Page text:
A Spectator article by Kate Andrews in 2021 alleged that Liz Truss failed in her attempts to supercharge the economy because she paid no attention to Aristotle’s Rhetoric. The Chancellor of the Exchequer during Truss's Premiership, Dr Kwasi Kwarteng, could (and should) have come to his line manager's aid, suggests Andrews, since he studied Ancient History at Cambridge. Aristotle identified three areas which all public speakers must consider if they want to be persuasive: first, the character of the speaker and the contribution their credibility could make (êthos, which he calls 'the most authoritative form of persuasion'); second, the favourable emotional reactions (pathos) that the speaker could legitimately arouse in their audience; and third, the 'true or apparently true' arguments (logos) for the case that the speaker could invent. 'On all these counts – self-presentation, understanding of the mindset of her audience and the solid reasons for believing that she could deliver what she promised – Ms Truss clearly failed. She seemed to think her personal determination to succeed was enough to win the argument', says Kate Andrews.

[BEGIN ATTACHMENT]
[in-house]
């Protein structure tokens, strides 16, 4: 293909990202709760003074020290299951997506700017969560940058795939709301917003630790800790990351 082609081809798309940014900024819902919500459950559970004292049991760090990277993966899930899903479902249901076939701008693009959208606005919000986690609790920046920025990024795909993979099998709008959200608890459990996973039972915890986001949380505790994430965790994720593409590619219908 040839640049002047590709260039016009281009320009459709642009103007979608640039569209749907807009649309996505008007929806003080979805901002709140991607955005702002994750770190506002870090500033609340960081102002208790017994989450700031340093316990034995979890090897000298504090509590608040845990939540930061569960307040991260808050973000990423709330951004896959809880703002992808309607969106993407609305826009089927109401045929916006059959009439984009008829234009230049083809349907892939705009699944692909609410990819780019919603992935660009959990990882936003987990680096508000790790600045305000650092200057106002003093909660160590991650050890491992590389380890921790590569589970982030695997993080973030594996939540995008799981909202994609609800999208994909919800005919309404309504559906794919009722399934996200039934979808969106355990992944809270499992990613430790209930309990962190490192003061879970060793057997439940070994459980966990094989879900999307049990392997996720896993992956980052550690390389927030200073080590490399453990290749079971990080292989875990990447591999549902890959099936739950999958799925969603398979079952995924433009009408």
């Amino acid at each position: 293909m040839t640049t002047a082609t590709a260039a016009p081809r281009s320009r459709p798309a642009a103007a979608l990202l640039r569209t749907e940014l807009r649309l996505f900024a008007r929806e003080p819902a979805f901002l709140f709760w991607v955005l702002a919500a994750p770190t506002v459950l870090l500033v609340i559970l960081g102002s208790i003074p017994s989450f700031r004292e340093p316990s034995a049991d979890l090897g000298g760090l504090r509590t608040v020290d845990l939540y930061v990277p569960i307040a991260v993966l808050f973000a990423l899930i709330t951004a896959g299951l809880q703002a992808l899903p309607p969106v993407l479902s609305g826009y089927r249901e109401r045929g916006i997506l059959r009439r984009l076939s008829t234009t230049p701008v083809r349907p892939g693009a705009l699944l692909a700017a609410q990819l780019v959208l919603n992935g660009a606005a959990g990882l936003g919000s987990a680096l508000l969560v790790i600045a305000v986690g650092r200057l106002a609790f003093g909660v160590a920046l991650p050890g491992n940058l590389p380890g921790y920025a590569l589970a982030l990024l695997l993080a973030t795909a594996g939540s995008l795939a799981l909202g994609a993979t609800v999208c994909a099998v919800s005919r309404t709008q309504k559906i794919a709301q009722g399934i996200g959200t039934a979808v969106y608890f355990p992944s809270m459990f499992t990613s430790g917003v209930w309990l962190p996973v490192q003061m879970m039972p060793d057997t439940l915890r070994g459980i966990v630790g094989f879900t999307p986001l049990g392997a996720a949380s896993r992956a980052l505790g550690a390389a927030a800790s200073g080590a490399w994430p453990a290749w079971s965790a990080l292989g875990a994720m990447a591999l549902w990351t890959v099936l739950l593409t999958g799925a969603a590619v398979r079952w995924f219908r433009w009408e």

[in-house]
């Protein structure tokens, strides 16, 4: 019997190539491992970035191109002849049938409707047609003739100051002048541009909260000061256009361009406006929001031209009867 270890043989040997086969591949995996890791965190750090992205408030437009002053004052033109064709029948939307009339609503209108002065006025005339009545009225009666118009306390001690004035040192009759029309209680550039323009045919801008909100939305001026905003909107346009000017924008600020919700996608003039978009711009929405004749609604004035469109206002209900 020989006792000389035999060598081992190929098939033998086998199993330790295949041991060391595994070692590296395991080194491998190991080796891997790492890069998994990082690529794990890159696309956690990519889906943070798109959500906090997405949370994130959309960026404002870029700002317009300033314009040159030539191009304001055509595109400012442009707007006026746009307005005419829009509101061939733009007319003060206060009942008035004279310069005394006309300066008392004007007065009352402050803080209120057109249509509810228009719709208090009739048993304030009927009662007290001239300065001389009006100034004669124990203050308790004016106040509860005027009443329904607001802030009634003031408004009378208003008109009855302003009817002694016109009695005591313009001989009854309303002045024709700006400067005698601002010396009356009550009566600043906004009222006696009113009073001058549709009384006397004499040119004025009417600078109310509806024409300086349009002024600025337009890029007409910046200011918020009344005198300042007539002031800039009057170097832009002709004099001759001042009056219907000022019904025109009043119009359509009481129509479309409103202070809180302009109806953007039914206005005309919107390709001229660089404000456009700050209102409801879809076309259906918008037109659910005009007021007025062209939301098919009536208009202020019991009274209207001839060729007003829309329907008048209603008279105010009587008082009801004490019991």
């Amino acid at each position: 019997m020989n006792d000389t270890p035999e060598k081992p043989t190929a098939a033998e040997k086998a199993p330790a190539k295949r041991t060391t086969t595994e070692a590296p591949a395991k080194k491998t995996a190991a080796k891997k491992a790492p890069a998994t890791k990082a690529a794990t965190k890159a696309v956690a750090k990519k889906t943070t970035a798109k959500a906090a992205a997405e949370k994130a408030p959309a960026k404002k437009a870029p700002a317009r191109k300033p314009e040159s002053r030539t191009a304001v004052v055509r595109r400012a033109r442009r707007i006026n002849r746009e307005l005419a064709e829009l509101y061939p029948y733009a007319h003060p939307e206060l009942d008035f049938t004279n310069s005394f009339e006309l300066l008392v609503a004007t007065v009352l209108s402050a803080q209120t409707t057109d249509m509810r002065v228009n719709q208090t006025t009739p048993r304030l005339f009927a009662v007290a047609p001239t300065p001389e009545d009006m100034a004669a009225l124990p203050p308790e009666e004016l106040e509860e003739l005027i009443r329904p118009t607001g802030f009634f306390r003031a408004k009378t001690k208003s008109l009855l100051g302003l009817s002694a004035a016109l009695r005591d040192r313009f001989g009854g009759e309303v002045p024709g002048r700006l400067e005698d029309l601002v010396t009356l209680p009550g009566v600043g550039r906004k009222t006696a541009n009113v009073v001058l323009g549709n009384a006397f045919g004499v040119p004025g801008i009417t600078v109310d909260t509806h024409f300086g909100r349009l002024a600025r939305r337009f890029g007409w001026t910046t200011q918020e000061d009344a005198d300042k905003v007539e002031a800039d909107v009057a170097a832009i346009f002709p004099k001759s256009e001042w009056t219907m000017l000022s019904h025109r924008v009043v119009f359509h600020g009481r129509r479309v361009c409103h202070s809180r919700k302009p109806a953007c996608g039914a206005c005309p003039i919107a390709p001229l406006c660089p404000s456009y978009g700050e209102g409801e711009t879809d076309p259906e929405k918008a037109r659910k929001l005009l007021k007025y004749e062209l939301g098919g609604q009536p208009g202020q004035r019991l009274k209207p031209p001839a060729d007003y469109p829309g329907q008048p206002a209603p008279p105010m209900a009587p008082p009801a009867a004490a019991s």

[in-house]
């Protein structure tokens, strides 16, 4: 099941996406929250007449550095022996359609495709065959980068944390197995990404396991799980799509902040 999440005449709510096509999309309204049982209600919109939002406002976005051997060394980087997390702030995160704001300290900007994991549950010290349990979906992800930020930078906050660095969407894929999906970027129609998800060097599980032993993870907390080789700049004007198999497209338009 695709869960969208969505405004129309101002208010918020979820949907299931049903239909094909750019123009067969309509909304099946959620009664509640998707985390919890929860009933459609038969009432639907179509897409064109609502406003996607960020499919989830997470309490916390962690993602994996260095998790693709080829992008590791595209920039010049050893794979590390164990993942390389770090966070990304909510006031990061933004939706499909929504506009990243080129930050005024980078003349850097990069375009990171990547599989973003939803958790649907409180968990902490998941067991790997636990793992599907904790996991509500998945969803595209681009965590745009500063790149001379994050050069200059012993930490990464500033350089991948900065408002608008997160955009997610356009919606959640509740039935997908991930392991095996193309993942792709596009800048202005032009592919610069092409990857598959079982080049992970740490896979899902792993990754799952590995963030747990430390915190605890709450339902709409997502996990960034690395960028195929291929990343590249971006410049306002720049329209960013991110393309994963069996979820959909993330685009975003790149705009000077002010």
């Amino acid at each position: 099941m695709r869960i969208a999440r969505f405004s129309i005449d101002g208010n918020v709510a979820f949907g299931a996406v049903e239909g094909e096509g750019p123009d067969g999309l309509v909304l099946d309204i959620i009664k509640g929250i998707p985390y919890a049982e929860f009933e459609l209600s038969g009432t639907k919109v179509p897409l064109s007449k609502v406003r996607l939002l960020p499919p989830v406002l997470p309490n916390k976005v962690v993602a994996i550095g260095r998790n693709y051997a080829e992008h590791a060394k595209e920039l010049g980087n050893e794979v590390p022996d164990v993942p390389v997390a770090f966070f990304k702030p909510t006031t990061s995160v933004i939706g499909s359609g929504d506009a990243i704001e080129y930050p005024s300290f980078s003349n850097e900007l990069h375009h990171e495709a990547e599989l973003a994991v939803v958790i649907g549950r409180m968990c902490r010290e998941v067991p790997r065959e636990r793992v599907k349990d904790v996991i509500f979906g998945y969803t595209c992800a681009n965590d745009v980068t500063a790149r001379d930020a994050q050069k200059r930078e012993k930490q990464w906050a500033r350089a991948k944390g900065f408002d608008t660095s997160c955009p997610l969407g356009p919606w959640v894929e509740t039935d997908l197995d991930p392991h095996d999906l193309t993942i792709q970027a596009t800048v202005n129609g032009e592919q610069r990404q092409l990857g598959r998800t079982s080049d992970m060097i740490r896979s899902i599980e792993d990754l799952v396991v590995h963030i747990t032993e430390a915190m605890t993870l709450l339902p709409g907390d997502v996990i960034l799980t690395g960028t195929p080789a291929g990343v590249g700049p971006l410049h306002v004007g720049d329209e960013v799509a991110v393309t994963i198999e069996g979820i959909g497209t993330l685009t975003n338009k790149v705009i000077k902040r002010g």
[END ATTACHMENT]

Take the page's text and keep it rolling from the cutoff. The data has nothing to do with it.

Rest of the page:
Andrews suggested that Ms Truss exemplified the fourth Aristotelian aid to persuasion: that a speech is delivered at the right moment (kairos) to ensure its favourable reception. Truss and Kwarteng did not consult key stakeholders nor seek any independent advice on their plan which meant that its implementation was doomed from the start.